File #3350: "SUN_vol31no5_2004.pdf"



December 2004
Volume 31 Issue 5

Suffolk University News

Images of Transformation at
Adams Gallery

Offices Streamline Efforts Through Campus Cruiser
Slowly but surely, departments across campus are beginning to use Campus
Cruiser to streamline their work and improve efficiency.
Not surprisingly, the more tech-savvy are leading the way and bringing their
coworkers along with them.
Brett Kinney, systems specialist in the Law School’s Financial Aid Office, tends to
be a pioneer where using technology is concerned. He has been using Campus
Cruiser for about six months and his office is particularly enamored of the software’s private office calendar.
Everyone has access to the calendar and can update it, noting appointments, tasks
and deadlines. “It’s all there; all you have to do is log on, add an event, delete or
edit,” said Kinney.
Before it started using the Campus Cruiser office calendar, the Financial Aid
Office depended solely on a date book kept at the front counter. “Everyone had
to remember to enter meetings and student appointments, but sometimes people
forget,” said Kinney. “This is easier, and you don’t have to get up from your desk
or look for the book.”
Now, during the course of the work day, Kinney typically keeps two Web windows open: The Law School Financial Aid Web site and Campus Cruiser. His customized Campus Cruiser dashboard accommodates his personal work habits. “I
have it set up to get the news I want. I have a dictionary, weather, Google,
Mapquest, my personal calendar and to-do list — now, that’s not ten Post-its on
the computer, but my Campus Cruiser task list.”
A Portal with Personality

The Big Dig offered a decade’s worth of inspiration for photographers and paved the way for the transformation of downtown
Boston — from a city bisected by a raised highway to a place
where harmony will be restored through the Rose Kennedy
Greenway. The photo exhibit Images of Transformation: From
Big Dig to Rose Kennedy Greenway captures the vibrant colors and atmosphere of the Big Dig, while previewing the Rose
Kennedy Greenway. At the Adams Gallery, Sargent Hall, 10
a.m.-6 p.m. daily through Jan. 18, 2005. (Photo by Camila
Chaves Cortes)

At the Sawyer School of Management, the Campus Cruiser portal has taken on a
unique personality and name—B-Central—demonstrating that the software can
be customized not just for the individual, but for larger entities within the
University as well.
The primary audience at the business school has been students, according to
Teresa Nelson, associate professor of management and director of the business
school’s Office of Technology Management, but she foresees the development of
separate pages for departments and programs. “We’re getting started on building
very functional Web space that will help users find information and access services more efficiently,” she said.
B-Central’s “front page” carries announcements, links to pertinent Web sites and
a directory of employees and key departments that students need regularly.

KUDOS Awards
‘Most Connected Citation’
Computer Savvy Seniors
In Memoriam


“The online world helps us to build community in an urban space, said Nelson.
“The Egyptian ambassador was here recently, and at one time people would say:
How would I know that? Or, I know there’s an event, but what time? What room?
Now they can look on B-Central. Our community is learning that this is a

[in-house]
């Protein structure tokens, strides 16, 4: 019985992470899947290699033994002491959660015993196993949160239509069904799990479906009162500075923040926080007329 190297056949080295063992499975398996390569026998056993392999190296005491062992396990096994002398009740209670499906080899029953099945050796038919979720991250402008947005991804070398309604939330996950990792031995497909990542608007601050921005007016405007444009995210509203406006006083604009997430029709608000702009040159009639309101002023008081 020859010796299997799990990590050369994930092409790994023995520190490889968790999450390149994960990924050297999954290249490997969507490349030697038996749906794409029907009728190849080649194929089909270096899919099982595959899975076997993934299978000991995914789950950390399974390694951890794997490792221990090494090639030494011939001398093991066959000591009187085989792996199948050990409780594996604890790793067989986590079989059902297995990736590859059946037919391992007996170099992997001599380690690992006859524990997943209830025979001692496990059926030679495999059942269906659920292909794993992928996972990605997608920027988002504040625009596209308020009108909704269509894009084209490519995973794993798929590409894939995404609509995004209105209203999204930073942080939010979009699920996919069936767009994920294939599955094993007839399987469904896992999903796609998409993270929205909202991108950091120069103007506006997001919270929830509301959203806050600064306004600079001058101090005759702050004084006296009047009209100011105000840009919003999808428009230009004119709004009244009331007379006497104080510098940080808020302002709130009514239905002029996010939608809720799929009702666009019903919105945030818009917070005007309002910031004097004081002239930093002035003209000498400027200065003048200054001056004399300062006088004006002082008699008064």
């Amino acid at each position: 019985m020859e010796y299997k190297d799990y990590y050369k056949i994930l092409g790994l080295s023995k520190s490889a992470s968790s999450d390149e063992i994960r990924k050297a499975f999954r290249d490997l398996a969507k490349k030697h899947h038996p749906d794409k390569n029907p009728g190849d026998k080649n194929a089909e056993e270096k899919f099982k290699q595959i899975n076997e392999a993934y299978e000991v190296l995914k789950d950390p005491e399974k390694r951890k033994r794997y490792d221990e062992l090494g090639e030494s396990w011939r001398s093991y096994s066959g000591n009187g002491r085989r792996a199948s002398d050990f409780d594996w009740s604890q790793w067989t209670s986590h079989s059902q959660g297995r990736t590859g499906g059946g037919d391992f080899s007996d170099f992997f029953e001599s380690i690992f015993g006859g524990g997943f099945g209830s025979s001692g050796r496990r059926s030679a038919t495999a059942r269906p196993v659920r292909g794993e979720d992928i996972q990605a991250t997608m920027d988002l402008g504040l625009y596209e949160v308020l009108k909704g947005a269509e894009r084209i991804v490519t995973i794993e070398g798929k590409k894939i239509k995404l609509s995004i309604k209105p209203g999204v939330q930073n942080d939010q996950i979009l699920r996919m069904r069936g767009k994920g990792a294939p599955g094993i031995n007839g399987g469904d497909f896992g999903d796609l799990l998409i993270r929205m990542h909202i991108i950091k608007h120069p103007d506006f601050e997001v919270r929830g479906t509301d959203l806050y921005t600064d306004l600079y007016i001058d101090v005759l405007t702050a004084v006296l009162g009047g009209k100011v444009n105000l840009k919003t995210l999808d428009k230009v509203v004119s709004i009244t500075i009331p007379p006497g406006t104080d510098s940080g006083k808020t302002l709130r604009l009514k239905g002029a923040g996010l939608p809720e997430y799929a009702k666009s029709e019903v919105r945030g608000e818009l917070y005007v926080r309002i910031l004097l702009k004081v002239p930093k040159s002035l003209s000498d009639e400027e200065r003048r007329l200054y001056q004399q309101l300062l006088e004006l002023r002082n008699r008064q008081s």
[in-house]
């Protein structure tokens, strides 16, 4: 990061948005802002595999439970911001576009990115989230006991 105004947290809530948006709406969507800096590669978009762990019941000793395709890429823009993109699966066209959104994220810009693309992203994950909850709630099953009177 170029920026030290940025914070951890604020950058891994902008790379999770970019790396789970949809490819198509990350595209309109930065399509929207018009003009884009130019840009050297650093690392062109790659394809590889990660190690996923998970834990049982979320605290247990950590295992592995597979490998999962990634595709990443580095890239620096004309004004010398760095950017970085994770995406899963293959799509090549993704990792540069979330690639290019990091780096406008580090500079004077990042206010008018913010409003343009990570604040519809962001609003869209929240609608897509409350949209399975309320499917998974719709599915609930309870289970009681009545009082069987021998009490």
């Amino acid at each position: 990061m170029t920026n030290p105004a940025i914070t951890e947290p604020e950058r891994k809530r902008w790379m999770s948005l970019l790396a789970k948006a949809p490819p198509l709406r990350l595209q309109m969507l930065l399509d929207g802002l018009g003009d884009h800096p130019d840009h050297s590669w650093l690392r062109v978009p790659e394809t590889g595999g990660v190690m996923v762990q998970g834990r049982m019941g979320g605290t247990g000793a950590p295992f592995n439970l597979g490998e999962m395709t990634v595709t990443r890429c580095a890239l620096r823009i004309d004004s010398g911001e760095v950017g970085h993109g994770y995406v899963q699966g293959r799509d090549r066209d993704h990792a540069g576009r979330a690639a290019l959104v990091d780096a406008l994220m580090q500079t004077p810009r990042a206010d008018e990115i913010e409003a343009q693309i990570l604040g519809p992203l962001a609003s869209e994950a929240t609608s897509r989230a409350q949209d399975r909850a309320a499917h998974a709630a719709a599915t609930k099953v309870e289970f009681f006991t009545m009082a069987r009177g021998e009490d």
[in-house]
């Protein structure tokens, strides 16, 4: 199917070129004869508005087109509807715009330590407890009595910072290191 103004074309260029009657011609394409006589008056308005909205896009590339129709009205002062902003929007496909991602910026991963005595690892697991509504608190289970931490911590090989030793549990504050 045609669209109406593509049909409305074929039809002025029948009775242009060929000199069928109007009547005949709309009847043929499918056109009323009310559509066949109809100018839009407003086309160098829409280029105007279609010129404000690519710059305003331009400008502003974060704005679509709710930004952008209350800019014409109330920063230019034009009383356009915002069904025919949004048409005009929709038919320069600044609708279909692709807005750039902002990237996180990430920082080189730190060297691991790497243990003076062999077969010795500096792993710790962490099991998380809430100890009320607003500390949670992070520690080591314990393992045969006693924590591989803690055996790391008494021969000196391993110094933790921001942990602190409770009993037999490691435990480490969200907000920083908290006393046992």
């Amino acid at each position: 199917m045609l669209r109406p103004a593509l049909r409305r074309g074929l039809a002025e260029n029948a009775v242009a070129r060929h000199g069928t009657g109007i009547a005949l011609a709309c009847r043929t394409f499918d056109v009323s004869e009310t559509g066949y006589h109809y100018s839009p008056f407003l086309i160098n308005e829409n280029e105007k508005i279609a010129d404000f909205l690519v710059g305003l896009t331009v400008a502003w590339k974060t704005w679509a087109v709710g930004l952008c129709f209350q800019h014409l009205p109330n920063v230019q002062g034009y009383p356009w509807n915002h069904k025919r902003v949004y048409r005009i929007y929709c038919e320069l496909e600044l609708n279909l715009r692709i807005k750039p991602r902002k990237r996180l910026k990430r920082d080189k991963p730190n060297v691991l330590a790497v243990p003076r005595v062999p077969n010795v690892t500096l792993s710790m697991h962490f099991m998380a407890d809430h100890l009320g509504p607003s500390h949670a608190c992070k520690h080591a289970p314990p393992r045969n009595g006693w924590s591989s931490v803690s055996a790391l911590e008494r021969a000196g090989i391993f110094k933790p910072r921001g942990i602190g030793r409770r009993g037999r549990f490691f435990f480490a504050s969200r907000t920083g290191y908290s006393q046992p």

dependable source for key information.”
Continued on page 3



A Message to Readers
Dear Readers:
This edition of the
SUN reaches the
Suffolk community
during a season of
light and celebration. The spirit of
giving is in the air as
you prepare to take a
break after a semester of hard work. That spirit is alive at
Suffolk all year round, as you can see by the
KUDOS award winners listed here. It’s a
long list, but please take a moment to appreciate these people who go above and beyond
to serve the University and its mission.
Here are some excerpts from nominations
that resulted in KUDOS:
“Assisting a student who was in jeopardy of
being deregistered. The family had received
an eviction notice and did not have the
money to pay tuition. Through the help of
this Suffolk employee, along with some
advice and support, the student was able to
remain registered.”
“An employee came in twice while on vacation to assist a department with some computer issues.”
“The Payroll fax died, and time sheets were
being faxed to the office for the weekly and
monthly payroll. An employee in another
office had a fax machine purchased and
delivered within hours.”
It is this sort of teamwork, along with a caring attitude, that makes it a pleasure to publish the SUN each month, calling attention
to the individuals whose effort makes Suffolk
a great institution.
This issue also focuses on technology and
how it can bring people together. Suffolk
employees are working more efficiently using
the Campus Cruiser, and senior
citizens are meeting and learning about a
whole new world of communication through
computer classes.
On behalf of everyone who brings you the
SUN, we wish you a happy and healthy
holiday season.
Rosemarie E. Sansone
Executive Editor


KUDOS Awards
Since summer 2004, the following employees have received KUDOS certificates. These
employees were honored Oct. 27 during a special KUDOS recognition luncheon. Vice
President of Advancement Kathryn Battillo was the guest speaker.
Wendy Alterno, Business Office
Rachel Appel, Registrar’s Office
Neldy Arsenault, Facilities Mgmt.
Kevin Austin, Mail Services
Rose Baetzel, Law Registrar
Judy Benson, Enrollment & Retention
Myriam Berrios, Law Registrar
Adam Birmingham, SUPD
Terry Bishop, Graduate Admission
Todd Bouffard, Residence Life
Erica Lewis Bowen, Graduate Admission
Mike Brown, Accounting